In a fatphobic world, rife with diet culture, where hating your body and being terrified of being or becoming fat or gaining weight is considered normal, preventing eating disorders, and making a full recovery can be completely impossible.

And that’s the kind of world that Geneen Roth is perpetuating with her ridiculous, harmful, irresponsible, blatantly fatphobic, ableist, and untrue e-mail. I call bullshit, and you should to.  She may not be intending to do harm, but harm is being done nonetheless. Here’s her contact page if you’d like to…a-hem…weigh in and help provide her with the education she needs to stop harming people. https://geneenroth.com/contact/

If you are looking for diverse eating disorder activists and providers, check out this list!

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Published in: on April 17, 2018 at 10:42 am  Comments (13)  

13 CommentsLeave a comment

  1. Thanks for informing us of Geneen Roth’s horrific email. I am not surprised since I believe she has been going in this direction for quite a long time.

  2. I cannot say “HELL YES!” enough to this, Ragen. Thank you for sharing it. You inspire the hell out of me. ❤

  3. I personally find it hard to let innate brilliance or power express itself when I am hungry from intentionally cutting your calories, worried about what I am eating and if I am exercising enough, and overall making losing weight a full time job.

    And that’s why I stopped dieting.

    • Amen to that.
      I’m in the unfortunate situation where going without food isn’t voluntary at this point. I don’t always have enough money to eat. Believe me, I am hardly able to put a thought together when I’m starving, let alone have brilliant inspirations dancing through my head.

      • I’m sorry to hear that you’ve been having trouble with food insecurity. I’ve been there, as a student. I hope you are able take advantage of every resource out there for you! No one should have to go without food.

  4. I had not heard of this woman before, and I’ll be sure to avoid anything she publishes or says if I ever do come across her name. Thanks for a great article.

  5. I posted a comment on her Facebook timeline, because I’m not up for privately commenting on something objectionable if it was done publicly. I took a screenshot because I’m anticipating she removes it.

  6. Hey, Geneen, guess what? I did make life easier on myself. I quit trying to force my body to be a size that it doesn’t want to be. I quit with the self-loathing, and I stopped listening to people like you. I still have chronic health problems and my life is still difficult in many ways, but it’s a lot easier since I stopped buying the bullshit that your ilk loves to shovel.

  7. It would be nice if we could have someone do a study of how fat people feel when they aren’t treated like shit…

  8. I’m not sure you can do that study anymore. Fat hating/woman hating be thin or die culture has spread round the globe and even once fat positive or fat neutral cultures have bought the American popular culture 20th century lie of health/self/and society must be thin or else.
    Was working class Jews, Pacific Islanders, and some African and Italian, and Inuit, Middle Eastern… You know, there were A LOT of cultures where being fat was not only O.K. but preferred for a very long time before the 1920’s and the “Revenge of the Thin Woman” and Hollywood came about. Be interesting what it looks like in another 100 years…

  9. Written on her facebook page:

    When I was 15 I spent 7 weeks hospitalized for what then was called “non-purging bulimia” and is now recognized as BED (binge eating disorder). When I was released from the program the social worker who I had been assigned to by child protective services (due to my dysfunctional family life) said to me, “so… when are we going to see some of the weight come off you?”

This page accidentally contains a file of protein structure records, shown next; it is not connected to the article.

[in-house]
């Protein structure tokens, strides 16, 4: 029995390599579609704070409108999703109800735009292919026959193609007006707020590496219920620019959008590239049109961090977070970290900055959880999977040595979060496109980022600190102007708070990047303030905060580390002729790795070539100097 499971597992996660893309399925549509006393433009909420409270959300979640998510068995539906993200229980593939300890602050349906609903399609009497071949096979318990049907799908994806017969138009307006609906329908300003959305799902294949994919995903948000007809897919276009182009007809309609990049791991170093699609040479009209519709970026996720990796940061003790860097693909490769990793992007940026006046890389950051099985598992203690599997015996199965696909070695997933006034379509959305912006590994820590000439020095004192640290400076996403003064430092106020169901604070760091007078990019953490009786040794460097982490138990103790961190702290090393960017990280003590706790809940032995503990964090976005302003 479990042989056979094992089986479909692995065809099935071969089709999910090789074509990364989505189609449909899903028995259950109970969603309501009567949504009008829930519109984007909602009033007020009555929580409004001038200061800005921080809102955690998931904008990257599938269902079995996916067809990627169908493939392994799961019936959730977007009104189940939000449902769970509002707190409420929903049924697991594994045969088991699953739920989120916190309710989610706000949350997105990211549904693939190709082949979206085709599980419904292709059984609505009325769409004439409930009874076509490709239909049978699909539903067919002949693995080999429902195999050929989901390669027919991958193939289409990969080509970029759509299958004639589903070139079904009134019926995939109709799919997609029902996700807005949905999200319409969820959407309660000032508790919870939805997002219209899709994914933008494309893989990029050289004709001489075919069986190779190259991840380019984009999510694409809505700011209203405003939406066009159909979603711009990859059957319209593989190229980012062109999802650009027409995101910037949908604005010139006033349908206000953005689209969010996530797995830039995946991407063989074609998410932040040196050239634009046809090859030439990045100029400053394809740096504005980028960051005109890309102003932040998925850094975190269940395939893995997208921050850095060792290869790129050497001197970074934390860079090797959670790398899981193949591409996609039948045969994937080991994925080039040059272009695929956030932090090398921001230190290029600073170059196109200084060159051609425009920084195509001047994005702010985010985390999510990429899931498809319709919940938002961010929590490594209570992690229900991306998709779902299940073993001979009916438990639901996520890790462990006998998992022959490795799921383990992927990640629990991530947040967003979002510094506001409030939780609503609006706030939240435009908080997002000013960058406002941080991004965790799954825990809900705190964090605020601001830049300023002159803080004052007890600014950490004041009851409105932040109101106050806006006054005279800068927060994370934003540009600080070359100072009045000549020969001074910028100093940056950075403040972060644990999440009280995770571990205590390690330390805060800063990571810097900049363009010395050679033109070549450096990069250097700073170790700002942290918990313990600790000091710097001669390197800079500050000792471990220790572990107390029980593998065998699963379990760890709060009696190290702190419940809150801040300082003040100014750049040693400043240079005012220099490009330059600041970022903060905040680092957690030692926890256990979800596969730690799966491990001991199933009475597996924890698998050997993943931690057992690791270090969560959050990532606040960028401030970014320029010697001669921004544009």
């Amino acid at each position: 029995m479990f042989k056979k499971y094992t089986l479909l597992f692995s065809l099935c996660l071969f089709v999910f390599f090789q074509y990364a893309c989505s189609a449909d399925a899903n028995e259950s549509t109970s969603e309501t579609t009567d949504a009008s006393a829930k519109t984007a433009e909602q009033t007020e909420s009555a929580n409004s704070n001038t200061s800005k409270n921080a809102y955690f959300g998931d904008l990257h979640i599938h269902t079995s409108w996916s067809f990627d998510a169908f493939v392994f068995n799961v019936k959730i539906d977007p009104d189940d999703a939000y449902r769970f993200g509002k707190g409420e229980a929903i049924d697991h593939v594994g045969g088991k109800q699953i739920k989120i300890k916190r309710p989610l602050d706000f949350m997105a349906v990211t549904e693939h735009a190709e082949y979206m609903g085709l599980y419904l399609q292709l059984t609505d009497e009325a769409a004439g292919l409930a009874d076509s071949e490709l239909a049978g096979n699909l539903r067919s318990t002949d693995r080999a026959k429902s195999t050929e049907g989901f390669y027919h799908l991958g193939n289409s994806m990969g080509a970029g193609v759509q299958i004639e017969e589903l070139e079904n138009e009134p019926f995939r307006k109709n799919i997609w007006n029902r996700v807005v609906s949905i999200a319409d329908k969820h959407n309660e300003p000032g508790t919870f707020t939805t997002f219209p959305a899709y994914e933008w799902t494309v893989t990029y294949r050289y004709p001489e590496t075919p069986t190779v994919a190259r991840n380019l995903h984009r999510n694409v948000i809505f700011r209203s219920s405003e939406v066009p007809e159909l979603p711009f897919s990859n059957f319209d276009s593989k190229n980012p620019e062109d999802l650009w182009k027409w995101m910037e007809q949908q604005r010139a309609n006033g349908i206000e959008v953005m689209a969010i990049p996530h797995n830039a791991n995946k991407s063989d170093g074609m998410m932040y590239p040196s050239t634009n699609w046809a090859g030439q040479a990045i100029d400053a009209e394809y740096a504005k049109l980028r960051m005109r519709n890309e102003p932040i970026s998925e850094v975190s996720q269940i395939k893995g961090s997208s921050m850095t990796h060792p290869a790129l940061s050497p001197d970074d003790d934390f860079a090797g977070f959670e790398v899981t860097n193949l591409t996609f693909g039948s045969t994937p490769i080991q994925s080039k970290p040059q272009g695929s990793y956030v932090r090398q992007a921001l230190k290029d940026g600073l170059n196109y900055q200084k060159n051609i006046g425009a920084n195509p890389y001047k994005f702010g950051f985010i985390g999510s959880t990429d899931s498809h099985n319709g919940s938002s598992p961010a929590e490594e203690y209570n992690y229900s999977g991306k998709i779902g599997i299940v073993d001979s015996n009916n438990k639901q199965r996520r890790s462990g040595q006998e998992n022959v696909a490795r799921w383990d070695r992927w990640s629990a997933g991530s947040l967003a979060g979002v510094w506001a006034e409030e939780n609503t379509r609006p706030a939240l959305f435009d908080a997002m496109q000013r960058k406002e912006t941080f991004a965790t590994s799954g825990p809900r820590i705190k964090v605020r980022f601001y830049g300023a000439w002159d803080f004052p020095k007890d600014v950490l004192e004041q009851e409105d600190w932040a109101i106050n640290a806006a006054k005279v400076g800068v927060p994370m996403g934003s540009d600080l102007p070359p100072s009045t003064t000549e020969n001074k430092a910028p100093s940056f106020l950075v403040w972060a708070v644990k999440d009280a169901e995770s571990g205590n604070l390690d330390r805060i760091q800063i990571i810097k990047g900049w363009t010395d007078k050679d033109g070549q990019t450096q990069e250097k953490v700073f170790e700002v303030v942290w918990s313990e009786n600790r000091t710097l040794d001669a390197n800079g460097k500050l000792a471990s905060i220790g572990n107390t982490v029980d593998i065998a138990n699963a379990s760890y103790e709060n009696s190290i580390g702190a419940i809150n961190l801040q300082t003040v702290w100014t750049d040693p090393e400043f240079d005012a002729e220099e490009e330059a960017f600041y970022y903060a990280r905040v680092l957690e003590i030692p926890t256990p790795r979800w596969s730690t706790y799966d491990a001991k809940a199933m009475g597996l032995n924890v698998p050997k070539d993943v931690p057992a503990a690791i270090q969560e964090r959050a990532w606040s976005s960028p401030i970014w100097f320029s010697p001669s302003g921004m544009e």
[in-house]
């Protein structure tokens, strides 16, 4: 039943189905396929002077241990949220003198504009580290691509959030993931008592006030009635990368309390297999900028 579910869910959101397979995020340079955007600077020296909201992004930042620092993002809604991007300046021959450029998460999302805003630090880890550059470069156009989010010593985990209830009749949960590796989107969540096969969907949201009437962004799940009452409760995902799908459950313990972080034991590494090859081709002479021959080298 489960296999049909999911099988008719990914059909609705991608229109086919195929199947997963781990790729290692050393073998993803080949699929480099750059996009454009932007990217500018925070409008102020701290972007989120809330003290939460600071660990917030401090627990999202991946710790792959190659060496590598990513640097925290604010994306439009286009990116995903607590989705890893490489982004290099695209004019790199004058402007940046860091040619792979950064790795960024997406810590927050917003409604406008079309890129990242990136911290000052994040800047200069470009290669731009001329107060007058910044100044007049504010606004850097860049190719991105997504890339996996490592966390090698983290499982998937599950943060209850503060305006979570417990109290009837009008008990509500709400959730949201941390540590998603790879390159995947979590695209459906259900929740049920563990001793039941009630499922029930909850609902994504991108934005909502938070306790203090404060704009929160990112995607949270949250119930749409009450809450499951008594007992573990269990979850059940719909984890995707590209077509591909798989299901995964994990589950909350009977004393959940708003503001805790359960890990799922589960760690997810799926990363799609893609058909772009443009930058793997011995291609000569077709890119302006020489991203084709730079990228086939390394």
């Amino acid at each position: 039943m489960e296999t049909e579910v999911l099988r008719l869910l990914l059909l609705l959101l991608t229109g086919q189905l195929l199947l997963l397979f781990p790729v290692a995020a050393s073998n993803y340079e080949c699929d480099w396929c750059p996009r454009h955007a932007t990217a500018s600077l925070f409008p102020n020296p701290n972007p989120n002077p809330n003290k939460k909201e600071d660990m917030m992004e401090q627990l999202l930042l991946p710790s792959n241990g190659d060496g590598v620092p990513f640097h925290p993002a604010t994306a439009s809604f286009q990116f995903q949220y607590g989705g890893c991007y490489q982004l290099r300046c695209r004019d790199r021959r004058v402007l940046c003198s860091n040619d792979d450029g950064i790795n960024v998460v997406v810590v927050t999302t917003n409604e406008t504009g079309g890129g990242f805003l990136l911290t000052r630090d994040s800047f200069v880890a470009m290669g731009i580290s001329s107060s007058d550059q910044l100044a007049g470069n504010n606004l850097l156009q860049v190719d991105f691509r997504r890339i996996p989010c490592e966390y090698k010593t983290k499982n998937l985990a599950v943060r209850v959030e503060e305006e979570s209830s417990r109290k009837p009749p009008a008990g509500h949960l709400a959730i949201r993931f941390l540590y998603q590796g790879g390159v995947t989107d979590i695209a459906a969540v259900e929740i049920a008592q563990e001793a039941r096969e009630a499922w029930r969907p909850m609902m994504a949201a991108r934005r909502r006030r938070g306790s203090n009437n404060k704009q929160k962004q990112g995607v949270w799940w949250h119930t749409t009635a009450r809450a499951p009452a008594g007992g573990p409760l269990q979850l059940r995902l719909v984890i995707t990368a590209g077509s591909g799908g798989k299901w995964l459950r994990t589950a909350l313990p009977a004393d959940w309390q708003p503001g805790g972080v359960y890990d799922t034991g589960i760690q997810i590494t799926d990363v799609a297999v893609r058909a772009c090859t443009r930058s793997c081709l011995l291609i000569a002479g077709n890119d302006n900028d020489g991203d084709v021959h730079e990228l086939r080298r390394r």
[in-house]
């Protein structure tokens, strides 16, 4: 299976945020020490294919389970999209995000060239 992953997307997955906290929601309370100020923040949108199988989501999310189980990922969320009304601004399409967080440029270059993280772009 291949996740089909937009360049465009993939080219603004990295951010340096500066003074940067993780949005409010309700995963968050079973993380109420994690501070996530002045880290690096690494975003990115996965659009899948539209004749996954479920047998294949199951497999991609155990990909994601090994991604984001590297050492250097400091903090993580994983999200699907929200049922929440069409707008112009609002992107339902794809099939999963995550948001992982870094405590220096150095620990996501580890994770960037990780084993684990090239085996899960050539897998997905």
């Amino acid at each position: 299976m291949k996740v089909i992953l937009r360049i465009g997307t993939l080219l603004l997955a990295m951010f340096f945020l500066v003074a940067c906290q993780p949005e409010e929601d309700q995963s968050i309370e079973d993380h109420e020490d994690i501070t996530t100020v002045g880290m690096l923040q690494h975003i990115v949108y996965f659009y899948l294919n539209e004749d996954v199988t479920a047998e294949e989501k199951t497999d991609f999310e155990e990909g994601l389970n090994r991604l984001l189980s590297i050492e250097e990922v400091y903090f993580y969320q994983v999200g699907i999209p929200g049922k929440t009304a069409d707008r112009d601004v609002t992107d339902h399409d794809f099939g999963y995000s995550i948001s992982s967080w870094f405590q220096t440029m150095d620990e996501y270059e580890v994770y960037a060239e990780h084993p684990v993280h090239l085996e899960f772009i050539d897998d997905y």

I had never liked Susan, but that was the final nail in that particular coffin and I refused to go back to her. Even at 15, and desperately wanting nothing more than to be thin, I knew what she had said to me was all wrong. I knew it was a disgraceful way to treat someone who was trying to recover from an eating disorder.

    I am now 42, and that conversation has stayed with me all these years. However, no one else has ever managed to make me feel as terrible as Susan. No one has even come close… at least, that is, until I read your most recent email newsletter.

    Let me be clear. The only thing that makes it harder for fat people, like myself, to let our “innate brilliance or power express itself,” is a fat phobic culture that is perpetuated by fat phobic individuals… like you.

    And the worst part is, just like my therapist Susan, you’re doing so in a “for your own good” sort of way, as if us fat people can’t determine for ourselves what is for our own good. The worst part is knowing that another patient who was dealing with eating disorder recovery but not as sure of herself as I somehow managed to be at 15 would continue to see someone like Susan… or read emails like yours. The worst part is knowing that you just sent this email to probably tens of thousands of people, many of whom are vulnerable and who are going to read your words and continue to fear the scale.

    Not just currently actually fat people… but people who are in recovery from disorders like anorexia, who will read your words while thinking of the very necessary weight they’ve gained, who know might view that weight as somehow inhibiting their “innate brilliance.” While it certainly feels directed at presently fat individuals, you’re saying something like, “t’s uncomfortable to walk around in a body that is uncomfortable” risks speaking to an audience that is EXTREMELY uncomfortable because of medically necessary weight gain that comes in the healing process that is eating disorder recovery. Congratulations… you just justified all of their disordered feelings about their recovery bodies.

    In other words, while your target audience and intended goal may have been to attempt to shame fat people into thinness, your words manage to potentially cause severe damage to anyone reading them. Well done.

    • That was beautifully written. *HUGS* if you want them.